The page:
According to FactSet, S&P 500 companies are expected to post an average 21.8% earnings growth and 12.9% revenue growth for the fourth quarter. FactSet anticipates the S&P 500’s earnings to increase more than 25% for the fourth quarter in a row. By comparison, the average Growth Investor stock is characterized by 33.4% annual sales growth and 45.6% annual sales growth.
The S&P 500 is trading at 22 times forecasted price-to-earnings (PE), while our average Growth Investor stock is trading at a median forecasted PE in 2022 of 20.3. In other words, thanks to the recent correction, the average Growth Investor stock is no longer trading at a premium forecasted PE ratio.
I should add that in the past three months, the analyst community has revised their consensus earnings estimate up 12.1% higher. This is a very good sign, since positive earnings revisions typically precede future earnings surprises.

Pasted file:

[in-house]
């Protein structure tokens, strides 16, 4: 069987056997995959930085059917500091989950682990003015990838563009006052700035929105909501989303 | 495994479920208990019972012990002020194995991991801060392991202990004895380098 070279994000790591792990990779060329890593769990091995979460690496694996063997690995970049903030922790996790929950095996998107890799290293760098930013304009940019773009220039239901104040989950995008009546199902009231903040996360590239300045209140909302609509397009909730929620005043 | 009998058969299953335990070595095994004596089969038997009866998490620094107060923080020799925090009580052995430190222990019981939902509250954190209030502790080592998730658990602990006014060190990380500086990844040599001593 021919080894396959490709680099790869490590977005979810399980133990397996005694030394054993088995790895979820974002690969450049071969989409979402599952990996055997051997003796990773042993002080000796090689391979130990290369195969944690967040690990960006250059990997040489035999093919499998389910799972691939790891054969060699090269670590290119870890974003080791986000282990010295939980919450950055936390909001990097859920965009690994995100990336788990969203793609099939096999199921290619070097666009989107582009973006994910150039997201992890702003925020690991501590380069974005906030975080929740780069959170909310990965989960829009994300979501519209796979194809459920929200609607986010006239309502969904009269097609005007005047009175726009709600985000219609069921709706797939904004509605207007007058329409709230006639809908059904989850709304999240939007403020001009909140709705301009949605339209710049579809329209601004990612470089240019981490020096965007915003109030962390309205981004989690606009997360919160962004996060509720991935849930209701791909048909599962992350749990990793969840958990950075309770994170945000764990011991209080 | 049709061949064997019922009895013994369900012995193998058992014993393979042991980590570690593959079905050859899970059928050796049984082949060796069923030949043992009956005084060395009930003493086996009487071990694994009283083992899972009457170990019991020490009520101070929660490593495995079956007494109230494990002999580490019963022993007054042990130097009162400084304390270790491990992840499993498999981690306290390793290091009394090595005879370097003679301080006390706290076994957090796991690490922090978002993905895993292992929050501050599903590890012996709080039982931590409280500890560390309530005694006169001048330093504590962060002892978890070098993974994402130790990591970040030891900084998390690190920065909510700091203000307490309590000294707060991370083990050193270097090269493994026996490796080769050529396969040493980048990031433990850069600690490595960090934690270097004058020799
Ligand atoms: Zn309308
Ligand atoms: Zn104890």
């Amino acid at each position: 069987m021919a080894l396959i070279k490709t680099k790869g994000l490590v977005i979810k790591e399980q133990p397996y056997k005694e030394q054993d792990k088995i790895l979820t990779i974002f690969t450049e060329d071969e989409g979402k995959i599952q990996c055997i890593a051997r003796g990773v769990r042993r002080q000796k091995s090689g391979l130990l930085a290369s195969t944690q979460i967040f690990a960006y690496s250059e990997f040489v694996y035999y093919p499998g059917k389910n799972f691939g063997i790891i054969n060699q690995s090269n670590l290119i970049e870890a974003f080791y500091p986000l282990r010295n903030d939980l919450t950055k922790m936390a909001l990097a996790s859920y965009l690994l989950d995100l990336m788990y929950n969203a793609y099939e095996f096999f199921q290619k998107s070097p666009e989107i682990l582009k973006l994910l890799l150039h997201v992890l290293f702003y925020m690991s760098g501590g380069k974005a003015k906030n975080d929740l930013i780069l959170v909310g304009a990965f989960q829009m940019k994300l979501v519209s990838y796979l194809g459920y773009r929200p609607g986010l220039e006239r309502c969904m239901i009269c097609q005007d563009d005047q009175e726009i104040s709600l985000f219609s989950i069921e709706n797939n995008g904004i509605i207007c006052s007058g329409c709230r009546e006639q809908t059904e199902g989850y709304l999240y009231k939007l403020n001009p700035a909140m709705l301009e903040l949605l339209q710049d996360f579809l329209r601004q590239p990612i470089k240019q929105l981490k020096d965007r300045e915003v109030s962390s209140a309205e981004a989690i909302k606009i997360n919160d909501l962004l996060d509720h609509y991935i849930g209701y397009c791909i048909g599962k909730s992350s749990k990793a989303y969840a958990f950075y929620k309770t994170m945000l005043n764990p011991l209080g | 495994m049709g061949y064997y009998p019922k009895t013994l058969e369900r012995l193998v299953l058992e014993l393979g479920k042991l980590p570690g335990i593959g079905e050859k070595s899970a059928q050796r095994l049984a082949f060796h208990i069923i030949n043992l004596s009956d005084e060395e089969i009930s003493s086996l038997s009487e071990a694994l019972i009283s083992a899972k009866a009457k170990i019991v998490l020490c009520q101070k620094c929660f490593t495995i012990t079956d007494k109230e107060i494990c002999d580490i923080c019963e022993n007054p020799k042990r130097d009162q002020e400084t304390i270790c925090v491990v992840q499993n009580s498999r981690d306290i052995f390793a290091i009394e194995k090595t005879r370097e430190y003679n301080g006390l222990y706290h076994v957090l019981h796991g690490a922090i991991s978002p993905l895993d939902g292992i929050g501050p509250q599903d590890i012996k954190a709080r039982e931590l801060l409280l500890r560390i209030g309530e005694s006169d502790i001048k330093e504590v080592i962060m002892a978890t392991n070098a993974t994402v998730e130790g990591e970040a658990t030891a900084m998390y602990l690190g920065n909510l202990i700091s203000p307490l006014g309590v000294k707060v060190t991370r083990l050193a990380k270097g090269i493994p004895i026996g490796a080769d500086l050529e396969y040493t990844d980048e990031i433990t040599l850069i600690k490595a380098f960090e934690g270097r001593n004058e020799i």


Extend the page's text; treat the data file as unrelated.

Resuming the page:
The bottom line: I am counting on the fourth-quarter sales and earnings announcements to drop kick and drive our Growth Investor stocks higher.
If you’re looking to shore up your portfolio with fundamentally superior stocks, my Growth Investor stocks are a great place to start. They have strong fundamentals to drive them higher, regardless of where the broader market turns or what the Fed’s next moves are.
If you sign up now, you’ll be just in time for my Growth Investor February Monthly Issue. I’ll be releasing my latest Monthly Issue tomorrow afternoon. Not only will I explain why I expect my Growth Investor Buy List stocks to bounce back, but I’ll reveal three new stock recommendations – one that’s in the electric vehicle (EV) sector and two dividend growth stocks. I’ll also share my latest Top 5 Stocks list. If you’re interested, click here to join now.
The Editor hereby discloses that as of the date of this email, the Editor, directly or indirectly, owns the following securities that are the subject of the commentary, analysis, opinions, advice, or recommendations in, or which are otherwise mentioned in, the essay set forth below:
Seagate Technology Holdings (STX)